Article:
As reported earlier today, Obama granted clemency to Chelsea Manning, reducing her sentence from 35 years to 7 years. This means her release date is now May 17th of this year.
So where does this leave Edward Snowden? Obama’s last say on the matter was back in November to the German newspaper Der Spiegel:
I can’t pardon somebody who hasn’t gone before a court and presented themselves, so that’s not something that I would comment on at this point. At the point at which Mr. Snowden wants to present himself before the legal authorities and make his arguments or have his lawyers make his arguments, then I think those issues come into play. Until that time, what I’ve tried to suggest — both to the American people, but also to the world — is that we do have to balance this issue of privacy and security.
However with the recent reduction in Manning’s sentence, maybe things have changed? Although Snowden hasn’t officially filed for a pardon, hundreds of thousands have signed petitions in support of a pardon and multiple human rights groups including the ACLU, Amnesty International and Human Rights Watch have issued public requests.
We can look to Bill Clinton’s final days in office to see a possible outcome. In his last day in office, Clinton pardoned Samuel Loring Morison, who was convicted of sending classified materials to the press. Just like Snowden, he was charged with theft of government property and violating the Espionage Act. Morison provided Jan’s Defense Weekly magazine with three secret satellite photos of an under-construction Soviet aircraft carrier. Sen. Daniel Patrick Moynihan (D-N.Y.) came to Morrison’s defense in a 1998 letter to President Bill Clinton:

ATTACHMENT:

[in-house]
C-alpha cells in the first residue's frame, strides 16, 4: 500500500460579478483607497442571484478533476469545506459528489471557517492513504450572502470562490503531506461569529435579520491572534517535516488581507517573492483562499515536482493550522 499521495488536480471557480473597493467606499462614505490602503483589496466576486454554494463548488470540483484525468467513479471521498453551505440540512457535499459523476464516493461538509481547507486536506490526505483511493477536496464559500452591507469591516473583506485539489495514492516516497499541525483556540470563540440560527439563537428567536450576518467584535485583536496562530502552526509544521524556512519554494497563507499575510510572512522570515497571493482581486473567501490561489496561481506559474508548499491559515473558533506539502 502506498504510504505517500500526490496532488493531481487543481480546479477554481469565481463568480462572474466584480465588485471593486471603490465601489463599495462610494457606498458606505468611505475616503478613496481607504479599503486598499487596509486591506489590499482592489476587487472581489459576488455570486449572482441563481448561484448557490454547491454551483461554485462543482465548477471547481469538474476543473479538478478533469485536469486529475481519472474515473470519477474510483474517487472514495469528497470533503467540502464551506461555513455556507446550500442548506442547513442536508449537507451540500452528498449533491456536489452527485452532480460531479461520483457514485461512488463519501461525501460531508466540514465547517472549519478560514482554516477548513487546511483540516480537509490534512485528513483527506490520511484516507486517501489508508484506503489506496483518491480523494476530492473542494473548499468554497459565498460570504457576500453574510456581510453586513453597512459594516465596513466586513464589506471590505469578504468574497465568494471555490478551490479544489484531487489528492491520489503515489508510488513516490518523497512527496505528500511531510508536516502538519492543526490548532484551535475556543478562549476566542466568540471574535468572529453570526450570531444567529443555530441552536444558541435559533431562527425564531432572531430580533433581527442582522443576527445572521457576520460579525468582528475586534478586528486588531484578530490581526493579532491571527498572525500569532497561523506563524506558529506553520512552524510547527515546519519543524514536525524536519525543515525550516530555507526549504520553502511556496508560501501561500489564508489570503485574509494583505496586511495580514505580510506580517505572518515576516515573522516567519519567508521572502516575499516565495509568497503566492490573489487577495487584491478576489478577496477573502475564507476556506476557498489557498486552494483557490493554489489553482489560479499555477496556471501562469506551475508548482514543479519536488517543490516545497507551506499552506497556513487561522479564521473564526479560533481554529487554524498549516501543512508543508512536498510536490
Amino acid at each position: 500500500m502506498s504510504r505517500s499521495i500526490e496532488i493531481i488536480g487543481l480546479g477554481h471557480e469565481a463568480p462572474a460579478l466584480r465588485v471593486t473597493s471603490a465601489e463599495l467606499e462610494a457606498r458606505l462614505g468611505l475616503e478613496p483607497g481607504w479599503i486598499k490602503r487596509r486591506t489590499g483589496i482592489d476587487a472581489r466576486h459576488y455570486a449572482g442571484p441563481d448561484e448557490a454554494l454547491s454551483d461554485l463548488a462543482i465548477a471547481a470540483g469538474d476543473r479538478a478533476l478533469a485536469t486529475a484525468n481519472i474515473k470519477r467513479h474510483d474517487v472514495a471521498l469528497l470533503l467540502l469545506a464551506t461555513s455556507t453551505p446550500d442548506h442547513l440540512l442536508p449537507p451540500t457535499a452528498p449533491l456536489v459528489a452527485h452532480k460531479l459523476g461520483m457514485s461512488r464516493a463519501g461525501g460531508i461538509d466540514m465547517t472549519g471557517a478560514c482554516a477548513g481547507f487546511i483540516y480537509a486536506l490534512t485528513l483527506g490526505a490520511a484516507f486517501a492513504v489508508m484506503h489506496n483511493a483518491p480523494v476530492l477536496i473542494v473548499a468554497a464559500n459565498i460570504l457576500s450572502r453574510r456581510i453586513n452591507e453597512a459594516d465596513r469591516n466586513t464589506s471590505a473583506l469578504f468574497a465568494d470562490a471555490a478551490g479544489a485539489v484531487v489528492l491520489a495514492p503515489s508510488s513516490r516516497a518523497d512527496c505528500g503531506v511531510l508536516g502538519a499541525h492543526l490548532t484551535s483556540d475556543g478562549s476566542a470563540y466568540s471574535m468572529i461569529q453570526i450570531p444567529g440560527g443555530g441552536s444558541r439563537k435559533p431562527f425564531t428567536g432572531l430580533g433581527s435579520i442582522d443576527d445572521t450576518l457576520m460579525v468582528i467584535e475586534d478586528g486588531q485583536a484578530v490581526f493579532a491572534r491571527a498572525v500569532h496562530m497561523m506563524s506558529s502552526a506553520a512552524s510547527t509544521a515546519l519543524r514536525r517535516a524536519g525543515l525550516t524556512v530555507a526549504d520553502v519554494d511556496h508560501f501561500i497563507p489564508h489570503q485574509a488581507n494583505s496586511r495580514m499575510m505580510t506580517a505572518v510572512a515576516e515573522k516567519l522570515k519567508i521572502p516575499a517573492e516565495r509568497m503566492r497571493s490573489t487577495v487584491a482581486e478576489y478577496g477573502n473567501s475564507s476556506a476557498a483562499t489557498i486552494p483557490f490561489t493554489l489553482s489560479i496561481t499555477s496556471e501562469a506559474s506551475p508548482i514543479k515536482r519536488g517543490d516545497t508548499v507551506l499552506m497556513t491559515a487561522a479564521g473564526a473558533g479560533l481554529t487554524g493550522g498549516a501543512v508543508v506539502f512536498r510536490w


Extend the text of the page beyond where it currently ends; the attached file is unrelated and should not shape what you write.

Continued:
The Espionage Act has always been used to prosecute spies, those passing information to foreign powers. The exceptions are exceptional. President Nixon sought the prosecution of Daniel Ellsberg and Anthony Russo for leaking the Pentagon Papers. Their cases were dismissed. But the Reagan administration successfully prosecuted Mr. Morison.
What is remarkable is not the crime, but that he is the only one convicted of an activity which has become a routine aspect of government life: leaking information to the press in order to bring pressure to bear on a policy question.
As President Kennedy has said, “the ship of state leaks from the top.” An evenhanded prosecution of leakers could imperil an entire administration. If ever there were to be widespread action taken, it would significantly hamper the ability of the press to function.
Samuel Morison, like Snowden, leaked classified information to the press in the service of the public good. Will Obama follow Bill Clinton’s lead and issue a pardon on his final day in office?